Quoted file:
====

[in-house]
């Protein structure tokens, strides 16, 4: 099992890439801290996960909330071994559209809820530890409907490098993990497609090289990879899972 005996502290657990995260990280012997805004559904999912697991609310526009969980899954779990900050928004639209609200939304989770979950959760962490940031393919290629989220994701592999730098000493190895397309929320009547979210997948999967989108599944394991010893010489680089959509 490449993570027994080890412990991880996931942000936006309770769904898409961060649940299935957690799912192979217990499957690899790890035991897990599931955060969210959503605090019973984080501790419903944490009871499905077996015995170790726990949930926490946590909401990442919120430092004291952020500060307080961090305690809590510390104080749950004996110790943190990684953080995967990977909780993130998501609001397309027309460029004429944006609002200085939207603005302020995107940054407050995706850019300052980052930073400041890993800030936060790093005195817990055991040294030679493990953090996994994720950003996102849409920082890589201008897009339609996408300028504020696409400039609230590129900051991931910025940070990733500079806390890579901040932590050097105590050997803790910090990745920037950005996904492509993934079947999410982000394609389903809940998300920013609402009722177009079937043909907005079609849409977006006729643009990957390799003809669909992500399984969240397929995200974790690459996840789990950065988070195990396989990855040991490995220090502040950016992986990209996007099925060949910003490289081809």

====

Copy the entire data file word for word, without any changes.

[in-house]
């Protein structure tokens, strides 16, 4: 099992890439801290996960909330071994559209809820530890409907490098993990497609090289990879899972 005996502290657990995260990280012997805004559904999912697991609310526009969980899954779990900050928004639209609200939304989770979950959760962490940031393919290629989220994701592999730098000493190895397309929320009547979210997948999967989108599944394991010893010489680089959509 490449993570027994080890412990991880996931942000936006309770769904898409961060649940299935957690799912192979217990499957690899790890035991897990599931955060969210959503605090019973984080501790419903944490009871499905077996015995170790726990949930926490946590909401990442919120430092004291952020500060307080961090305690809590510390104080749950004996110790943190990684953080995967990977909780993130998501609001397309027309460029004429944006609002200085939207603005302020995107940054407050995706850019300052980052930073400041890993800030936060790093005195817990055991040294030679493990953090996994994720950003996102849409920082890589201008897009339609996408300028504020696409400039609230590129900051991931910025940070990733500079806390890579901040932590050097105590050997803790910090990745920037950005996904492509993934079947999410982000394609389903809940998300920013609402009722177009079937043909907005079609849409977006006729643009990957390799003809669909992500399984969240397929995200974790690459996840789990950065988070195990396989990855040991490995220090502040950016992986990209996007099925060949910003490289081809």